If it wasn’t’ for the tracking issues the game can be finished in about an hour. With all the issues it took me 2 hours to complete. I’ve seen images of an alien being operated on but was unable to unlock or find this anywhere in the game. Again, I believe this is due to the poor menu design layout.
Surgeon Simulator‘s desk that acts as your main hub leaves much to be desired. Floppy disks with surgery clues will appear at the end of each successful surgery, but the problem is that these clues they are giving you are for the surgery you just performed. To make matters worse is the random times the game would load up a surgery because the tracking thought I was pointing to a certain part of the clipboard, but in actuality I was not even looking in that direction. I’d have to stand and wait for the surgery to load up before I could exit and return to the desk again. Asking the player if they’re ready to begin the surgery rather than assuming they meant to point to the clipboard could easily fix this. Another head-scratching decision is the only way to start the 3rd series of surgeries is to insert a certain floppy disk in the computer. The game doesn’t give any hints to do this and just assumes the player has been inserting every meaningless disk into the computer after every surgery. The clipboard does have 3 locations on it but without knowing about the floppy disc, the player most likely have to remove the headset and investigate on what the hell to do next. A nice clean menu system would have taken some fun out of the office area but would lead to an overall less frustrating experience.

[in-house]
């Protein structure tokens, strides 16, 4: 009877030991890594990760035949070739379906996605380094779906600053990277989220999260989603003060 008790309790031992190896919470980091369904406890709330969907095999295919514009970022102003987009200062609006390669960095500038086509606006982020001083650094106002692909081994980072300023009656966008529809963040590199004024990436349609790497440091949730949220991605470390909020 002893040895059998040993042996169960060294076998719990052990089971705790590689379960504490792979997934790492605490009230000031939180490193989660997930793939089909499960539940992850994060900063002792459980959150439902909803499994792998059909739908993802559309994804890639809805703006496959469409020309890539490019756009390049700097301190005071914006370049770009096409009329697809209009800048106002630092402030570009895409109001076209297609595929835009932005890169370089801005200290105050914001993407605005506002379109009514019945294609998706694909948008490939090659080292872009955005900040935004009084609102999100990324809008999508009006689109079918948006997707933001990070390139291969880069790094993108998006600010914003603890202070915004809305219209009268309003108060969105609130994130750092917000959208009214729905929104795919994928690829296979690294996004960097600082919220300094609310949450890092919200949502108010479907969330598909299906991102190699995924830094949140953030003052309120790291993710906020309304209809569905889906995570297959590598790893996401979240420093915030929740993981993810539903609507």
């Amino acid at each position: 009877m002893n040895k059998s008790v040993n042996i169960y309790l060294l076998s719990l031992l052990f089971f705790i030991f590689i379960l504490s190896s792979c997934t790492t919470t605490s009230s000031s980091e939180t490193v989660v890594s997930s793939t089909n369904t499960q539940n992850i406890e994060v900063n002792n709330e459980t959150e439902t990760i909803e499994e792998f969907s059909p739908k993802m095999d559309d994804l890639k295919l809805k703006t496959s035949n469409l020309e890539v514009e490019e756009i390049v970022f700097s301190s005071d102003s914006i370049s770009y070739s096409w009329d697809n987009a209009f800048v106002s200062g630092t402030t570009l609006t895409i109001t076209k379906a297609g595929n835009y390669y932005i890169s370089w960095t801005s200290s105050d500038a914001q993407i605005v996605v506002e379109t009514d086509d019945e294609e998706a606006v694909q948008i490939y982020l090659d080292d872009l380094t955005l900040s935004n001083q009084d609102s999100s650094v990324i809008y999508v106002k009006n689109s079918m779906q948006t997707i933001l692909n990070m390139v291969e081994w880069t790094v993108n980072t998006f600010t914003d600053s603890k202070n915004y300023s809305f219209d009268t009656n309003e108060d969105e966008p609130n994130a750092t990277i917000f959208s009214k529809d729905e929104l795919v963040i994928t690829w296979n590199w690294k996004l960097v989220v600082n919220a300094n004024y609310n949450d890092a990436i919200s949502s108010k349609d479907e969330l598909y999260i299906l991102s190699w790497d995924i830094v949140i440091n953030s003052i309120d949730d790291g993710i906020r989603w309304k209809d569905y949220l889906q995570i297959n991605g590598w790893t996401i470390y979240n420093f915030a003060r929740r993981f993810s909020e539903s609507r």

I do have some nice things to say about Surgeon Simulator VR. I love the 80’s setting. Old computers, VCR’s, and cassette decks cover the office desk and help put the player in the era. The 80’s synth tunes that play during the surgeries are also a very nice touch. On the rare occasion that the game’s tracking works it is really fun. Smacking around the patient and using a laser to cut out his insides is hilarious and never gets old. Grabbing internal organs only to toss them over your shoulder or out the back of a moving ambulance is just as fun as you think it might be! I just wish it worked right all the time because there is a lot of fun to be had here.
I’m happy my time with Surgeon Simulator is over. It was a frustrating experience that hopefully gets fixed with an upcoming patch. In it’s current state it’s an unplayable mess that needs a brain transplant of its own. My PSVR headset is now hanging back up on the hook awaiting Resident Evil 7: Biohazard.
Final Verdict: 2/5
Available on: PS4 (reviewed), Oculus, Vive ; Publisher: Bossa Studios ; Developer: Bossa Studios ; Players: 1 ; Released: December 3, 2016 ; ESRB: T for Teen; MSRP: $19.99
Full disclosure: This review is based on a review copy of Surgeon Simulator: Experience Reality provided to Hey Poor Player by the publisher.